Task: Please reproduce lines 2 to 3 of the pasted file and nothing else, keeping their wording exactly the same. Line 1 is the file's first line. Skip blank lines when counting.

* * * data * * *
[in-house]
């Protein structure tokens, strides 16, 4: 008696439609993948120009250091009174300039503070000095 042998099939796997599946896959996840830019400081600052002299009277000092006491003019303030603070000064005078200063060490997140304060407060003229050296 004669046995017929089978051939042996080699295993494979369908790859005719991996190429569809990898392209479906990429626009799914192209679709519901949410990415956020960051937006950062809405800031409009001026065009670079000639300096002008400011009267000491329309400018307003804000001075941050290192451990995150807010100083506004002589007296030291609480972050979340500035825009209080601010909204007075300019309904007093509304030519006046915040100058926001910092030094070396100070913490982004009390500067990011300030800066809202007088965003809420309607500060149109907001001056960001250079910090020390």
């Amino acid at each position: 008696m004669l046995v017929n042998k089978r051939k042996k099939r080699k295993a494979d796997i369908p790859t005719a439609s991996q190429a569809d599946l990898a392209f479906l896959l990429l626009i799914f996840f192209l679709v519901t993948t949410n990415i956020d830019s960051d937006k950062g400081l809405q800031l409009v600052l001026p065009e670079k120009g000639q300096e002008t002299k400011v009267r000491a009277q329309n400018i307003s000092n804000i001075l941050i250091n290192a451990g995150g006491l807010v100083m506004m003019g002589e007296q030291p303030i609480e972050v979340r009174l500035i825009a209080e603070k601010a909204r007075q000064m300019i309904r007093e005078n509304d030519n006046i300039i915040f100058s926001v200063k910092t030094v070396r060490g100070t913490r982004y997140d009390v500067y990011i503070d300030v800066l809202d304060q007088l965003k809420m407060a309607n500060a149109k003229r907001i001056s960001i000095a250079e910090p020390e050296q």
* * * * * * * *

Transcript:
């Protein structure tokens, strides 16, 4: 008696439609993948120009250091009174300039503070000095 042998099939796997599946896959996840830019400081600052002299009277000092006491003019303030603070000064005078200063060490997140304060407060003229050296 004669046995017929089978051939042996080699295993494979369908790859005719991996190429569809990898392209479906990429626009799914192209679709519901949410990415956020960051937006950062809405800031409009001026065009670079000639300096002008400011009267000491329309400018307003804000001075941050290192451990995150807010100083506004002589007296030291609480972050979340500035825009209080601010909204007075300019309904007093509304030519006046915040100058926001910092030094070396100070913490982004009390500067990011300030800066809202007088965003809420309607500060149109907001001056960001250079910090020390």
């Amino acid at each position: 008696m004669l046995v017929n042998k089978r051939k042996k099939r080699k295993a494979d796997i369908p790859t005719a439609s991996q190429a569809d599946l990898a392209f479906l896959l990429l626009i799914f996840f192209l679709v519901t993948t949410n990415i956020d830019s960051d937006k950062g400081l809405q800031l409009v600052l001026p065009e670079k120009g000639q300096e002008t002299k400011v009267r000491a009277q329309n400018i307003s000092n804000i001075l941050i250091n290192a451990g995150g006491l807010v100083m506004m003019g002589e007296q030291p303030i609480e972050v979340r009174l500035i825009a209080e603070k601010a909204r007075q000064m300019i309904r007093e005078n509304d030519n006046i300039i915040f100058s926001v200063k910092t030094v070396r060490g100070t913490r982004y997140d009390v500067y990011i503070d300030v800066l809202d304060q007088l965003k809420m407060a309607n500060a149109k003229r907001i001056s960001i000095a250079e910090p020390e050296q």